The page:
Parental involvement is an essential component of Notre Dame Learning Center Preschool’s quality educational program. We are committed to collaborating with parents in the following ways:

  • Open communication between teachers and parents
  • Daily summaries of our program activities
  • Parent-teacher conferences each semester and as requested
  • Parent education on child development and parenting skills
  • Parent participation through observing, volunteering, talent-sharing and fundraising

Did you know?
Researchers have demonstrated that access to preschool can help children get into college and climb out of poverty. James Heckman, a Nobel prize-winning economist, found that every dollar spent on early education yields $7 to $9 as the program’s alumni begin working and contributing to the economy. Helping students catch up in later grades costs more than early education programs. Scientists have also found that early education helps insulate children from the extreme stress that often comes with poverty.
“’Toxic stress,’ as that condition is known, can warp the structure of a child’s brain in ways that may impede school success. We need to raise achievement. We need more high school graduates…and to do this we must get education right from the very start.”

Play in the Early Years
Play in the Early Years: Key to School Success, from the Bay Area Early Childhood Funders. Preschoolers learn differently from school-age children: play is essential to early learning.  Play is the main way children learn and develop ideas about the world.  It helps them build the skills necessary for critical thinking and leadership.  It’s how they learn to problem-solve and to feel good about their ability to learn.  Most child development experts agree that play is an essential part of a high –quality early learning program.  Play is not a break from learning—it’s the way young children learn.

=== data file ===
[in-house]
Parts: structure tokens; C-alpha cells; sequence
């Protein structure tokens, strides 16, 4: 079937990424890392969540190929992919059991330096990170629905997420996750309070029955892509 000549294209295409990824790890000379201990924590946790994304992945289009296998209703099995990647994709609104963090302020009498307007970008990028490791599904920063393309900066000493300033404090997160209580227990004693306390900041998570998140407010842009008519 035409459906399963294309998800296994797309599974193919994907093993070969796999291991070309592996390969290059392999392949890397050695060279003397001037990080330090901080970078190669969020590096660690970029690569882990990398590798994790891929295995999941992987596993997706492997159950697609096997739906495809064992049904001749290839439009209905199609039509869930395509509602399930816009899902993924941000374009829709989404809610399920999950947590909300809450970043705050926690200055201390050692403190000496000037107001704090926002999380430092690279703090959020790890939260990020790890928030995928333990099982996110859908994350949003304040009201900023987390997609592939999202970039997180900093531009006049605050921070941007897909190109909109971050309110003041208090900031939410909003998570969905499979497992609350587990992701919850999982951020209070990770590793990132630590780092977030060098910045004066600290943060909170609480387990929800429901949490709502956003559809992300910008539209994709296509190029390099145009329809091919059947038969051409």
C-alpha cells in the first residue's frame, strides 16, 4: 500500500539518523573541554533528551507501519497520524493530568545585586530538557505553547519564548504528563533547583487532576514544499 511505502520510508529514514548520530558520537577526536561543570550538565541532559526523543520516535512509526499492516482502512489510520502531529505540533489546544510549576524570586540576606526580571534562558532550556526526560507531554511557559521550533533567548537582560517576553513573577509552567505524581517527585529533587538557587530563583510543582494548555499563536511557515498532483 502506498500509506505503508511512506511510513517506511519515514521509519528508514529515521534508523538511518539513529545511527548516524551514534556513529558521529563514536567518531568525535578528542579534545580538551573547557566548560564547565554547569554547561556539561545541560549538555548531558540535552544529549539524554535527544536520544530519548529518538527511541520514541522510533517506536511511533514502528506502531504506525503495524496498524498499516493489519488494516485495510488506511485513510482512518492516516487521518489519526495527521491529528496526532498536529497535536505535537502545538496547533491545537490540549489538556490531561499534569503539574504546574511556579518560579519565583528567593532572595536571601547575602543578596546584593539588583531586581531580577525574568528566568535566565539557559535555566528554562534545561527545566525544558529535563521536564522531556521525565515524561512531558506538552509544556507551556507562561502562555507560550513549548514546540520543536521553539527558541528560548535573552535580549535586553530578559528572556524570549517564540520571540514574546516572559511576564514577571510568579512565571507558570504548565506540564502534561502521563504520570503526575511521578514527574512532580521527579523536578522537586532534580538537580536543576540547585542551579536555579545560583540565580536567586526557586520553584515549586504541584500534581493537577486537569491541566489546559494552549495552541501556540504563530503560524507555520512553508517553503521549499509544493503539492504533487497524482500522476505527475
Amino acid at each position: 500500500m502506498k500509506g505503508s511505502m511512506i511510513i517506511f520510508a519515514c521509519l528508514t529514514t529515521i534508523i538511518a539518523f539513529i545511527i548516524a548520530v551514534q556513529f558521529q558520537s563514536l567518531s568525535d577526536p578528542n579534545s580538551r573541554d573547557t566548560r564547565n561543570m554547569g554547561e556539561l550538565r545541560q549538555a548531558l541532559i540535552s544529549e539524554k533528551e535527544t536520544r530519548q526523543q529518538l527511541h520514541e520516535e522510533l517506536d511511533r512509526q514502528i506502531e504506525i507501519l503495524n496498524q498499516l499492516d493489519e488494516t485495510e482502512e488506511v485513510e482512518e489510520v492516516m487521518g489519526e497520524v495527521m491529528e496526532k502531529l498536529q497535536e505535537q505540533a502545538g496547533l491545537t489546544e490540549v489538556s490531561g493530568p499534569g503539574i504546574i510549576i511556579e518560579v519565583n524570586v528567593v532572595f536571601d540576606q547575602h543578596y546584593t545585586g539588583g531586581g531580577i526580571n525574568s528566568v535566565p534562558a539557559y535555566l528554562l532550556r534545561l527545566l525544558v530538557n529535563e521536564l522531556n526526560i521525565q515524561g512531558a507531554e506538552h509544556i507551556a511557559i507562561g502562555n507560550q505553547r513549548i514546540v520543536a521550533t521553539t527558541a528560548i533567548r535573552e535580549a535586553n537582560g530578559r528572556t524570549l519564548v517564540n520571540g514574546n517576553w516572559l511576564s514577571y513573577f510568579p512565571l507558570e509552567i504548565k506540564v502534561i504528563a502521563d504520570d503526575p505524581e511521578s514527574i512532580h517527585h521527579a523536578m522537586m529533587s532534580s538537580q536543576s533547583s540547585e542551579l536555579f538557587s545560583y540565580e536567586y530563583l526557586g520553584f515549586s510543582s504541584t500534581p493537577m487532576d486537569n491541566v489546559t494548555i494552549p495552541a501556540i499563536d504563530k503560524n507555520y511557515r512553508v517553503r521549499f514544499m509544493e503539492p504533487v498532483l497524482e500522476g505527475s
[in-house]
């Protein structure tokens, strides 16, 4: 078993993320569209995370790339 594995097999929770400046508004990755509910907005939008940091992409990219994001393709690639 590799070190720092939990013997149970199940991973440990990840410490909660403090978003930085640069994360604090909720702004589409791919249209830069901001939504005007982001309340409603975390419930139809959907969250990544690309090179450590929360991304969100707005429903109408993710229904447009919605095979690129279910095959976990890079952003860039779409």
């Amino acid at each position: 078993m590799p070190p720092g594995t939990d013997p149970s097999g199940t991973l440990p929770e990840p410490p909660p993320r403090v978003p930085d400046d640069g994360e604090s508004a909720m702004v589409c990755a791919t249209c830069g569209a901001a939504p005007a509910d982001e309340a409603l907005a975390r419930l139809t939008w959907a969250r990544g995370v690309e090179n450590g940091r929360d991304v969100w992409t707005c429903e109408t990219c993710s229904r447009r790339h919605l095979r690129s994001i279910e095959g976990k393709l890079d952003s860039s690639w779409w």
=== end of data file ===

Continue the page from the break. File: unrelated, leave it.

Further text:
– From a special supplement to the Children’s Advocate news magazine.

Kindergarten Readiness
Active Learning – how children learn best and why.
Every Letter Makes a Sound – why teaching the alphabet in order isn’t a developmentally appropriate match of a child’s ability to produce letter sounds (or point of articulation).
Kindergarten Expectations – a snapshot of skills that children should display at each developmental domain to be considered ready for Kindergarten.
The Little Boy – a vignette that explores the idea that process is more important than product.

Helpful Links
Protecting God’s Children
Ages and Stages Approach
Tears Tantrums and Tempers
8 Secrets of Happy Families
Alliance for Childhood
Center on the Social and Emotional Foundations for Early Learning
National Association for the Education of Young Children
National Learning Network
Choose My Plate
Tax Breaks for Busy Parents

CA Catholic Conference
Why Investing in Kids is Good for Business
Encouraging Nature Play
The Skills That Make Kids More Likely to Grow Up to Be Successful
The Decline of Play and Rise in Children’s Mental Disorders